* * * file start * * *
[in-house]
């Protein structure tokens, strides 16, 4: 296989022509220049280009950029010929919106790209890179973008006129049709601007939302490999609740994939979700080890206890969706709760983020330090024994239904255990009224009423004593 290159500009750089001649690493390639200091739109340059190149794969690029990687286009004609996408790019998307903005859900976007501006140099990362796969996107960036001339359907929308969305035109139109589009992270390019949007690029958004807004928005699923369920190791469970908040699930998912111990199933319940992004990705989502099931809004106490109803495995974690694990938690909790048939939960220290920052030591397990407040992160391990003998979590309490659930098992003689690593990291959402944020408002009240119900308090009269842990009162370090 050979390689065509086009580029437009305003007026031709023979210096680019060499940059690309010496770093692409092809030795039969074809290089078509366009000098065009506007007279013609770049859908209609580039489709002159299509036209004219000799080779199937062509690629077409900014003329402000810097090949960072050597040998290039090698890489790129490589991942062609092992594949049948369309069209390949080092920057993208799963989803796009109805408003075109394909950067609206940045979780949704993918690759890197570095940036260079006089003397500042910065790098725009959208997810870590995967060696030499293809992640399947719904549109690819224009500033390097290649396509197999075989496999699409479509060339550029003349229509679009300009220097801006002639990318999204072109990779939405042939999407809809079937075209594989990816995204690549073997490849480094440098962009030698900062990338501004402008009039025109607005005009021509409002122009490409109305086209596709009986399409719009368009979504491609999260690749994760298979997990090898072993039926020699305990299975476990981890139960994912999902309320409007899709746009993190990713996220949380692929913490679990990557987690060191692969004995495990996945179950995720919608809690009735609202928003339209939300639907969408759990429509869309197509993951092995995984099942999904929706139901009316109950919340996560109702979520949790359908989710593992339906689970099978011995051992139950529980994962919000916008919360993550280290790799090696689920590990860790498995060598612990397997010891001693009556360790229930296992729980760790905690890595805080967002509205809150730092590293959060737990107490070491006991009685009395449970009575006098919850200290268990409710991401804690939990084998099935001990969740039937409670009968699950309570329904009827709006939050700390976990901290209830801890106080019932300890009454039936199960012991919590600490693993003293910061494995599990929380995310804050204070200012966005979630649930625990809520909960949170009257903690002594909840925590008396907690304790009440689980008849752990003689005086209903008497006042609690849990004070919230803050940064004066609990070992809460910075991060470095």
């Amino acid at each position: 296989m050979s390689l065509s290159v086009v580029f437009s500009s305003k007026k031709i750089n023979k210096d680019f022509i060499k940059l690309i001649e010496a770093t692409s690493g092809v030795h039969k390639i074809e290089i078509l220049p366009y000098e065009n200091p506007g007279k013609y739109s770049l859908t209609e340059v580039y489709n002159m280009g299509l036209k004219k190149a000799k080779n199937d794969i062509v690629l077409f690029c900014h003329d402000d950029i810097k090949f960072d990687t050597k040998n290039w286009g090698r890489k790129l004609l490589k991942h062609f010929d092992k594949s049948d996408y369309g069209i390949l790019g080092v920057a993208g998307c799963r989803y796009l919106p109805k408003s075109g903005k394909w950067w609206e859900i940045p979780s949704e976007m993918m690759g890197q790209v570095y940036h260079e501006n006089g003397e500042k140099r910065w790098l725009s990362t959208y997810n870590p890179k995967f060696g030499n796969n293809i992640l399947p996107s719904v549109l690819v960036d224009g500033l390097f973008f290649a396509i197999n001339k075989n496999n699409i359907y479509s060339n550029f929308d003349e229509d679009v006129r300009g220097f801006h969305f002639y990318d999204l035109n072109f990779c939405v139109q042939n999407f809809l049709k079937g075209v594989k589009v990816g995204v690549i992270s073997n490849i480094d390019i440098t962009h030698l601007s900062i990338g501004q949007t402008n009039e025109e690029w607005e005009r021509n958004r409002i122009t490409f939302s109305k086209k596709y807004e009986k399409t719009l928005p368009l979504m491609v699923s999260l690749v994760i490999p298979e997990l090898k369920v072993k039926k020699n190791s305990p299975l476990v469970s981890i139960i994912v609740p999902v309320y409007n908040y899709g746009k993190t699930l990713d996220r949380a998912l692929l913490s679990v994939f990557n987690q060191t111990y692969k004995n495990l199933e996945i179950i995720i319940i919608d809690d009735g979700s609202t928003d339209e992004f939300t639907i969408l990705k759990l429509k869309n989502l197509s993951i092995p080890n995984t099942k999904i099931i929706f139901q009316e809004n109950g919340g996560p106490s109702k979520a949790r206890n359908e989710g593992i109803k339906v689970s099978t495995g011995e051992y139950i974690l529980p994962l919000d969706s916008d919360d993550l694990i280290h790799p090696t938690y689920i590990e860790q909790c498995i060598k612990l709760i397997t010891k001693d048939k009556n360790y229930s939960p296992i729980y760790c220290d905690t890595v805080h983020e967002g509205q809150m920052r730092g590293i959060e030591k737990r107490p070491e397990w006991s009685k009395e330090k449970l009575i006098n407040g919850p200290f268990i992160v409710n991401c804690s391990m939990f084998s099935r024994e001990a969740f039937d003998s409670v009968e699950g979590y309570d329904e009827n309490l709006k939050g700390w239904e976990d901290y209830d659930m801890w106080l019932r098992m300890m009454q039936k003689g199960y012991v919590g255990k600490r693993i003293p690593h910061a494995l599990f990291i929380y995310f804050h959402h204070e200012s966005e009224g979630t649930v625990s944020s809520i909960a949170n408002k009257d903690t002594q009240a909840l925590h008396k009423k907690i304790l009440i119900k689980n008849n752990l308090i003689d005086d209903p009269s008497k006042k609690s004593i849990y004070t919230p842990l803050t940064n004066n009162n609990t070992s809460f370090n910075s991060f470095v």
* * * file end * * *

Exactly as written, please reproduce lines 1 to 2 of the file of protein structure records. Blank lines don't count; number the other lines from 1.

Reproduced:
[in-house]
């Protein structure tokens, strides 16, 4: 296989022509220049280009950029010929919106790209890179973008006129049709601007939302490999609740994939979700080890206890969706709760983020330090024994239904255990009224009423004593 290159500009750089001649690493390639200091739109340059190149794969690029990687286009004609996408790019998307903005859900976007501006140099990362796969996107960036001339359907929308969305035109139109589009992270390019949007690029958004807004928005699923369920190791469970908040699930998912111990199933319940992004990705989502099931809004106490109803495995974690694990938690909790048939939960220290920052030591397990407040992160391990003998979590309490659930098992003689690593990291959402944020408002009240119900308090009269842990009162370090 050979390689065509086009580029437009305003007026031709023979210096680019060499940059690309010496770093692409092809030795039969074809290089078509366009000098065009506007007279013609770049859908209609580039489709002159299509036209004219000799080779199937062509690629077409900014003329402000810097090949960072050597040998290039090698890489790129490589991942062609092992594949049948369309069209390949080092920057993208799963989803796009109805408003075109394909950067609206940045979780949704993918690759890197570095940036260079006089003397500042910065790098725009959208997810870590995967060696030499293809992640399947719904549109690819224009500033390097290649396509197999075989496999699409479509060339550029003349229509679009300009220097801006002639990318999204072109990779939405042939999407809809079937075209594989990816995204690549073997490849480094440098962009030698900062990338501004402008009039025109607005005009021509409002122009490409109305086209596709009986399409719009368009979504491609999260690749994760298979997990090898072993039926020699305990299975476990981890139960994912999902309320409007899709746009993190990713996220949380692929913490679990990557987690060191692969004995495990996945179950995720919608809690009735609202928003339209939300639907969408759990429509869309197509993951092995995984099942999904929706139901009316109950919340996560109702979520949790359908989710593992339906689970099978011995051992139950529980994962919000916008919360993550280290790799090696689920590990860790498995060598612990397997010891001693009556360790229930296992729980760790905690890595805080967002509205809150730092590293959060737990107490070491006991009685009395449970009575006098919850200290268990409710991401804690939990084998099935001990969740039937409670009968699950309570329904009827709006939050700390976990901290209830801890106080019932300890009454039936199960012991919590600490693993003293910061494995599990929380995310804050204070200012966005979630649930625990809520909960949170009257903690002594909840925590008396907690304790009440689980008849752990003689005086209903008497006042609690849990004070919230803050940064004066609990070992809460910075991060470095």